Globalization, often been described in terms of the spatio-temporal processes of change which underpin a transformation in the organization of human affairs by linking together and expanding human activities across regions and continents, is said to have started as long ago as the end of the 15th century. This first wave of globalization was subsequently followed by two more ones and further to the third wave of globalization, that began after 2000, the world has become smaller. In fact, technological innovations have sharply increased the availability of new modes and channels of communication, thus substantially improving the sharing of knowledge and information all around the world, and prompting both the emergence of new ‘globalizing genres’ and the implementation of a series of adaptations to the existing ones, in an attempt to guarantee the success and survival of different genres in an era which celebrates the need for a ‘global reach’. In order to investigate these ‘winds of change’ in generic studies, the present volume will combine a historical perspective with a detailed survey of different contemporary discourses and genres situated in an array of contexts of interaction. Accordingly, the empirically informed analysis will not only focus on the textual, intertextual and interdiscursive features, but also on the institutional, organizational, professional and socio-cultural settings, namely all those aspects which show how genres reflect changing disciplinary and professional cultures. As a consequence, and in line with the multi-faceted nature of genre, different reading paths can be identified in the present volume. On the one hand it is possible to make a distinction between professional, institutional and academic contexts. On the other hand, the concept of change will also be investigated by focusing on oral, written and web-mediated genres. All in all, throughout the volume, the different reading paths will aim at highlighting the influence of the three waves of globalization on genre evolution, thus contributing to providing evidence in favour of the homogenization or fragmentation hypothesis, namely as to whether new ‘global genres’ are outnumbering or are outnumbered by the proliferation of a myriad of new, customized genres.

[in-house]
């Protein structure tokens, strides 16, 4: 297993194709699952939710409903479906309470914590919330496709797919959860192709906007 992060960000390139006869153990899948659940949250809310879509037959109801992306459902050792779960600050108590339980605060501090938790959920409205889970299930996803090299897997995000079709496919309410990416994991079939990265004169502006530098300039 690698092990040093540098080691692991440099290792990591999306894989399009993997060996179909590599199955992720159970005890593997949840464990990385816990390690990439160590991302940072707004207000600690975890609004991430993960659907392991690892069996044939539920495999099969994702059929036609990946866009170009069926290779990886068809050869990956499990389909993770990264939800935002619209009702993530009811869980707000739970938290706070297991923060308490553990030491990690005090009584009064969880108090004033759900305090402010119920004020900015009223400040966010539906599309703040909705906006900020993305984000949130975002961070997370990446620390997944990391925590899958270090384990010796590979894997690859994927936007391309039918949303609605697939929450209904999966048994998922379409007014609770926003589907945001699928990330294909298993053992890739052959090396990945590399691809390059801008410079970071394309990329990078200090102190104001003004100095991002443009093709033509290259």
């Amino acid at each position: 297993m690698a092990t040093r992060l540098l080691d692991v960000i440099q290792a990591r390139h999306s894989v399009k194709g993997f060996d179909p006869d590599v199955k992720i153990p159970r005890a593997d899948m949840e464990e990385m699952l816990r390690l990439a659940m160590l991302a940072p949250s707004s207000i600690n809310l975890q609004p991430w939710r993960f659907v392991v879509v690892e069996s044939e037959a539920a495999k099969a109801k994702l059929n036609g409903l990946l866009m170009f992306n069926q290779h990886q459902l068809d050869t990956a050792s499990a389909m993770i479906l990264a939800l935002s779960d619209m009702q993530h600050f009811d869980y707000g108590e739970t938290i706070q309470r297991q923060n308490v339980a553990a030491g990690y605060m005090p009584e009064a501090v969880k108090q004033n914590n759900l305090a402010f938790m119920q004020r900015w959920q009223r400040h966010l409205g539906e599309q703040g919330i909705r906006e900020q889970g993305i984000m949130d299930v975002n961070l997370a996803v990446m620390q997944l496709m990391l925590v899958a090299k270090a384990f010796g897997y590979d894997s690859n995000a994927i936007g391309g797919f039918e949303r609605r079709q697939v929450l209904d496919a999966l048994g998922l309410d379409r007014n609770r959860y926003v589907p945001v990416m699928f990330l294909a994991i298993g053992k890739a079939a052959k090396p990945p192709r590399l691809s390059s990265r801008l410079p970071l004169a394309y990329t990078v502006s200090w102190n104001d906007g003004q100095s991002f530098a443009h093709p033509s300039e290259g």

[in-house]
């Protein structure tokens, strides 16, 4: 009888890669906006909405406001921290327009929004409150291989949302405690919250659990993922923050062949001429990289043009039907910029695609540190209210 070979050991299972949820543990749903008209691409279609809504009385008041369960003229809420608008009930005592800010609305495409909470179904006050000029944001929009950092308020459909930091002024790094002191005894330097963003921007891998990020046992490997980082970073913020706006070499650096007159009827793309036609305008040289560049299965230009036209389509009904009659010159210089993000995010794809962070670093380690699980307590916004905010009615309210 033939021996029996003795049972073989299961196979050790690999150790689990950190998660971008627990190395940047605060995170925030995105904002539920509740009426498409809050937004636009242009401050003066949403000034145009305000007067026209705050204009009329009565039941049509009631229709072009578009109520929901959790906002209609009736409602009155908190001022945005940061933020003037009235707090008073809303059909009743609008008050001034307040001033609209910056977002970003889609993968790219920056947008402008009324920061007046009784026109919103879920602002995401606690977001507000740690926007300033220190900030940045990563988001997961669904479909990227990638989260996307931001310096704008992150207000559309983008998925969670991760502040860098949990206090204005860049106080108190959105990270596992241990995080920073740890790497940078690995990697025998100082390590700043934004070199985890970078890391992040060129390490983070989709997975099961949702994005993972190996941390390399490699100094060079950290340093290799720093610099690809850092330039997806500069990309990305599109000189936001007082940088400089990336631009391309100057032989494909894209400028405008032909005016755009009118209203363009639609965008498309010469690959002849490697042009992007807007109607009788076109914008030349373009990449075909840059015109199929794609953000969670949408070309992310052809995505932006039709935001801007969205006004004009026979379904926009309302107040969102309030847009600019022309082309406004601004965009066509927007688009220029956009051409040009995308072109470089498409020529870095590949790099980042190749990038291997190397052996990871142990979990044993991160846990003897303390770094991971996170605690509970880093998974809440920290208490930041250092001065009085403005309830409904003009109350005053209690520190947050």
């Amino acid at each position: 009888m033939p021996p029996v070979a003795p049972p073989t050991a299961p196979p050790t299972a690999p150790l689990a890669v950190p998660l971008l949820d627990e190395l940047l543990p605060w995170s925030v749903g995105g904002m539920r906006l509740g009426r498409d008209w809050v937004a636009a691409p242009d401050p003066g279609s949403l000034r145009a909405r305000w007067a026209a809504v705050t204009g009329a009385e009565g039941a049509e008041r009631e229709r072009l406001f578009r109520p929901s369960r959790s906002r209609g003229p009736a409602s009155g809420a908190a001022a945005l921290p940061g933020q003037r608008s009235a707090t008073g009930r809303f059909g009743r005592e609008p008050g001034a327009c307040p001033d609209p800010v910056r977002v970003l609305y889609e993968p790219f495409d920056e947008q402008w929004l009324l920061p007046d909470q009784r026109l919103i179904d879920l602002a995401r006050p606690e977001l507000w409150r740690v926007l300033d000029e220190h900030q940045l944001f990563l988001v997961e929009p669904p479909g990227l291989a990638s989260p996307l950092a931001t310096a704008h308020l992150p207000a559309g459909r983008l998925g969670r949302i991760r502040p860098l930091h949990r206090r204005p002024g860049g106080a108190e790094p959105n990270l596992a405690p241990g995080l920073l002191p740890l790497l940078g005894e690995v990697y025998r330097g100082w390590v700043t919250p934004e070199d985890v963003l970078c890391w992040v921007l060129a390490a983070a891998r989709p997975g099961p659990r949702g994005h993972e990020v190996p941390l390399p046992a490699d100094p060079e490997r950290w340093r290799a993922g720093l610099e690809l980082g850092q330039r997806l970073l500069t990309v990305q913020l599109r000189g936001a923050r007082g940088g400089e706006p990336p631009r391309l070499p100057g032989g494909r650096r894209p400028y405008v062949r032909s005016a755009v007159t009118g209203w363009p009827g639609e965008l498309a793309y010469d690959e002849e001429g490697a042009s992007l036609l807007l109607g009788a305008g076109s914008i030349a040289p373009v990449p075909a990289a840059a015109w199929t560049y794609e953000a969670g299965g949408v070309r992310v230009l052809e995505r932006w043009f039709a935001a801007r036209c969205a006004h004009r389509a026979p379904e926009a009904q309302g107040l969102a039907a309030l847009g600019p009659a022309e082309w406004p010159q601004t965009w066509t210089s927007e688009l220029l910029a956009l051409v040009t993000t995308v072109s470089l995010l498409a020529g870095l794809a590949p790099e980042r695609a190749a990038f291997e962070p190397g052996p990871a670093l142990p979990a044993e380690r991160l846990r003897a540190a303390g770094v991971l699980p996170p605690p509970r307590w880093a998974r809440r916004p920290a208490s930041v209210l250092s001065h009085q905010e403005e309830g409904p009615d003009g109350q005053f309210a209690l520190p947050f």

The Three Waves of Globalization: Winds of Change in Professional, Institutional and Academic Genres / Poppi, Franca; W., Cheng. - STAMPA. - (2013), pp. 1-339.